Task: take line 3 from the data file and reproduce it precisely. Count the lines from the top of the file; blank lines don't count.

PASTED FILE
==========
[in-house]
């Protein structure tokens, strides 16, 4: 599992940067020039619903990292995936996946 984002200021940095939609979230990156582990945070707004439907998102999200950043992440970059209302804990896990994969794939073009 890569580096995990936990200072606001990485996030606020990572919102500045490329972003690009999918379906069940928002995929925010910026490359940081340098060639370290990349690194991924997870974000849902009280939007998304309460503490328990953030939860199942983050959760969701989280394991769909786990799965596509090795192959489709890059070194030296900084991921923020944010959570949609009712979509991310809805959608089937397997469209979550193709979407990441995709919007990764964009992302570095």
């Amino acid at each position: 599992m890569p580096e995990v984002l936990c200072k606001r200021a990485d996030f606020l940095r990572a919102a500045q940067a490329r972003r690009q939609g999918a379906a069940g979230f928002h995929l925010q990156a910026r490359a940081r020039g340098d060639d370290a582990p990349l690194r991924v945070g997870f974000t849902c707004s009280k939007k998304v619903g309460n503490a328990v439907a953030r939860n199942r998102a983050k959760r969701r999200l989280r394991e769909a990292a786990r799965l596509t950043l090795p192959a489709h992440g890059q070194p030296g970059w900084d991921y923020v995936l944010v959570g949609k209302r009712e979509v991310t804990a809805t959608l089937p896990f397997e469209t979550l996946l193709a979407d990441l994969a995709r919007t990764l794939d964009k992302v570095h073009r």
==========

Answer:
């Amino acid at each position: 599992m890569p580096e995990v984002l936990c200072k606001r200021a990485d996030f606020l940095r990572a919102a500045q940067a490329r972003r690009q939609g999918a379906a069940g979230f928002h995929l925010q990156a910026r490359a940081r020039g340098d060639d370290a582990p990349l690194r991924v945070g997870f974000t849902c707004s009280k939007k998304v619903g309460n503490a328990v439907a953030r939860n199942r998102a983050k959760r969701r999200l989280r394991e769909a990292a786990r799965l596509t950043l090795p192959a489709h992440g890059q070194p030296g970059w900084d991921y923020v995936l944010v959570g949609k209302r009712e979509v991310t804990a809805t959608l089937p896990f397997e469209t979550l996946l193709a979407d990441l994969a995709r919007t990764l794939d964009k992302v570095h073009r």